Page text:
When Korea was split after the end of World War II, North Korea began pursuing a very aggressive stance against its neighbor to the south. Over the years, the only thing that has stopped North Korea from following through with force is the threat of massive retaliation and total annihilation. The United States has also taken steps to protect its ally by stationing troops in South Korea.
“It shows the United States commitment if North Korea attacks South Korea or Japan,” said political science professor, Dr. Malcolm Koch. “It’s not something that we can walk away from… we are a player.”
As of Sept. 3, North Korean leader Kim Jong Un has a new card to play at the table: a functional nuclear weapon. According to Politico, the Supreme Leader has also been seen inspecting a hydrogen bomb this week. In the wake of this discovery, relations with North Korea have changed for the United States and many other countries.
“The relationship with North Korea that we have is so unlike any other country that the typical rules don’t apply,” said professor of political science, Dr. Chris Baxter. “In reality we knew this day would come sooner or later. We knew that North Korea had every incentive to try to develop nuclear weapons. Somebody with the mindset of the regime of North Korea, they have double the reason that any average country would.”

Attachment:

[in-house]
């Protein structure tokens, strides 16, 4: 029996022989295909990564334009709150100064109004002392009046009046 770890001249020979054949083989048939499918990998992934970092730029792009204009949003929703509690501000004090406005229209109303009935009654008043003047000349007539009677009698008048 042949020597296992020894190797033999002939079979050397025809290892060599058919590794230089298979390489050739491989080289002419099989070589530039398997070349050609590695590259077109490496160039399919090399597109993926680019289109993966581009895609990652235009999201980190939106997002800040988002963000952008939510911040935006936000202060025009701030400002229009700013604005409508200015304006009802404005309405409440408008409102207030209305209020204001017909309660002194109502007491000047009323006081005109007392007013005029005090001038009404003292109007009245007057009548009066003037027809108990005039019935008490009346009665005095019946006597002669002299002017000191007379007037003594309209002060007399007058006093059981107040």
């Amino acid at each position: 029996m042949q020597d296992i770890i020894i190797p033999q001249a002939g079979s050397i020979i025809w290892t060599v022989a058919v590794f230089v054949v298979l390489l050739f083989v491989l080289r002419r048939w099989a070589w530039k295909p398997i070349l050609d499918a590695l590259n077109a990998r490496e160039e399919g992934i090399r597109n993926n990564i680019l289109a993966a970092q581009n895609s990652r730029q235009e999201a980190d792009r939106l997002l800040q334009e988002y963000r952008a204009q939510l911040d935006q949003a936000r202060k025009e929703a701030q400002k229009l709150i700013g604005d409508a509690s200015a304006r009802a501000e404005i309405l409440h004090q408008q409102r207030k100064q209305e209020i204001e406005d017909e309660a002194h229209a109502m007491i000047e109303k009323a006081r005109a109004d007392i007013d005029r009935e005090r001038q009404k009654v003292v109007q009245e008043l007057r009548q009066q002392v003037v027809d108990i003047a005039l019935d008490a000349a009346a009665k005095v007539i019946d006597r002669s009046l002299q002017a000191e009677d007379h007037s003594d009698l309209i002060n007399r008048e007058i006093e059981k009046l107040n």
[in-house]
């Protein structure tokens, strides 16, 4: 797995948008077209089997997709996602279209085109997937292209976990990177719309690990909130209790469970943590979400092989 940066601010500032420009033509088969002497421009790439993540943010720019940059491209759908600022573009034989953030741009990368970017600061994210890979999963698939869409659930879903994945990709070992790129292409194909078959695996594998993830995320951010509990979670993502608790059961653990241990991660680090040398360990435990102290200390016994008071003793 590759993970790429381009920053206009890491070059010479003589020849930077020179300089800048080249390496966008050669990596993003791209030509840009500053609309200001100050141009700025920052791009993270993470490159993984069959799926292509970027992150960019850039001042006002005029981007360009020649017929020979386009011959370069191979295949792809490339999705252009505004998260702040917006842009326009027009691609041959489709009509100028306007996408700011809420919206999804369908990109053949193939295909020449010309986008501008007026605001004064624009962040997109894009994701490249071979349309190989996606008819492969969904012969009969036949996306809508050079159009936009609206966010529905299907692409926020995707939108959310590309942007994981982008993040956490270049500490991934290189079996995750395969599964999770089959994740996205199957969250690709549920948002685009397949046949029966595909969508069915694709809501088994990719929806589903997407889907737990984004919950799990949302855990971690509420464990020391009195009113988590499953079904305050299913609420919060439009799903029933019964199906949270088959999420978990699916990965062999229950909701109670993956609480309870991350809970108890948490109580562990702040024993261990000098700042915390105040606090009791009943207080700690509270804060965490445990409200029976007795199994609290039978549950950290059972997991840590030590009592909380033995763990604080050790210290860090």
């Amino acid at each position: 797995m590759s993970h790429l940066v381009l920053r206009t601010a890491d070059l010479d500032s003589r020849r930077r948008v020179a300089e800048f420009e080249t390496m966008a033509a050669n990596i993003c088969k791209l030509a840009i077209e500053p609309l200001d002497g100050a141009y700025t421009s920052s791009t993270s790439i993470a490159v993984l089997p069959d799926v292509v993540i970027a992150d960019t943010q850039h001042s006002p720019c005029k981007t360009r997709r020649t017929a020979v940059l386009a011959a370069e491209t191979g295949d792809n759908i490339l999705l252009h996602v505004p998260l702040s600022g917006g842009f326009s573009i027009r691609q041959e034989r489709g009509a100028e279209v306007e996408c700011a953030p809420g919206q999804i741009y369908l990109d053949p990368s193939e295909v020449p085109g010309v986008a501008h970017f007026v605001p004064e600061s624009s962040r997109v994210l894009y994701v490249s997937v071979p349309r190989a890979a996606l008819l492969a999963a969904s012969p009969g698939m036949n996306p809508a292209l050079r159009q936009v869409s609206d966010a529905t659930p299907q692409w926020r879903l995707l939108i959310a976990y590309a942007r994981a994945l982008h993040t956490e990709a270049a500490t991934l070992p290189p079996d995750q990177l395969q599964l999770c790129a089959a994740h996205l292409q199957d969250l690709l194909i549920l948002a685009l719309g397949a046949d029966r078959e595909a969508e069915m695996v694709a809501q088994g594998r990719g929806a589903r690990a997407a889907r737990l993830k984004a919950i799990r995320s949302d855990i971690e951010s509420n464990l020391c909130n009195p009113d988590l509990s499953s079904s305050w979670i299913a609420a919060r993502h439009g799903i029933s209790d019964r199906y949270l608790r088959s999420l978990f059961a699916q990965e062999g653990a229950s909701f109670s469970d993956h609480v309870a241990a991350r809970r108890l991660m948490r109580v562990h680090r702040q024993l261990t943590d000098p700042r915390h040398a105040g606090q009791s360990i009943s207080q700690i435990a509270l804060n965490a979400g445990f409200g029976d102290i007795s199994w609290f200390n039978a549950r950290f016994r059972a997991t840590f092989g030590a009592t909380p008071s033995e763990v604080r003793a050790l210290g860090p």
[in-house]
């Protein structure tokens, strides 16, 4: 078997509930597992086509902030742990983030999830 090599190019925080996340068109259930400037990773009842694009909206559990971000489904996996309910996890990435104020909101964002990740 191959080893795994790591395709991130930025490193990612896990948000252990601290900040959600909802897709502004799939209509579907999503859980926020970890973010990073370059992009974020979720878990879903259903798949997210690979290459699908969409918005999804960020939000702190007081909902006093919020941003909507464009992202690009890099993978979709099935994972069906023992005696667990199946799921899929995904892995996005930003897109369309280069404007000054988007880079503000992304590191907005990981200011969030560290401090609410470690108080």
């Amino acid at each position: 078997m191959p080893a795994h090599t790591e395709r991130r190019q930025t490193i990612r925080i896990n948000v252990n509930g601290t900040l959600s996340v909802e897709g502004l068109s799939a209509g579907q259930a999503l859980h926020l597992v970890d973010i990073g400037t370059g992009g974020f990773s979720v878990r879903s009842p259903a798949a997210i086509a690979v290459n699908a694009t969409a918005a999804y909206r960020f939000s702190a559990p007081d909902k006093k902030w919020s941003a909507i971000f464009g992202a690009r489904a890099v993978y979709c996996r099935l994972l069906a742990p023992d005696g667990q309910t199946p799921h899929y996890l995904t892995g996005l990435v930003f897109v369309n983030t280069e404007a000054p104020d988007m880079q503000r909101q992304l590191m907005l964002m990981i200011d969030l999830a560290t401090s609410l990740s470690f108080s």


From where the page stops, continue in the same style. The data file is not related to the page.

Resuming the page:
Called the last battleground of the Cold War, the Korean Peninsula has generated serious debate within the United States. While the situation has changed in terms of severity, the U.S. stance on North Korea has changed little in terms of diplomacy. U.S. cabinet members are still open to a diplomatic solution, however President Trump recently tweeted, “Talking is not the answer.”
“I’m not convinced that the administration has taken a firm stand against diplomacy,” Koch said. “Does that mean that the diplomatic solution is easy? No! It is extremely difficult or it would have been resolved years ago.”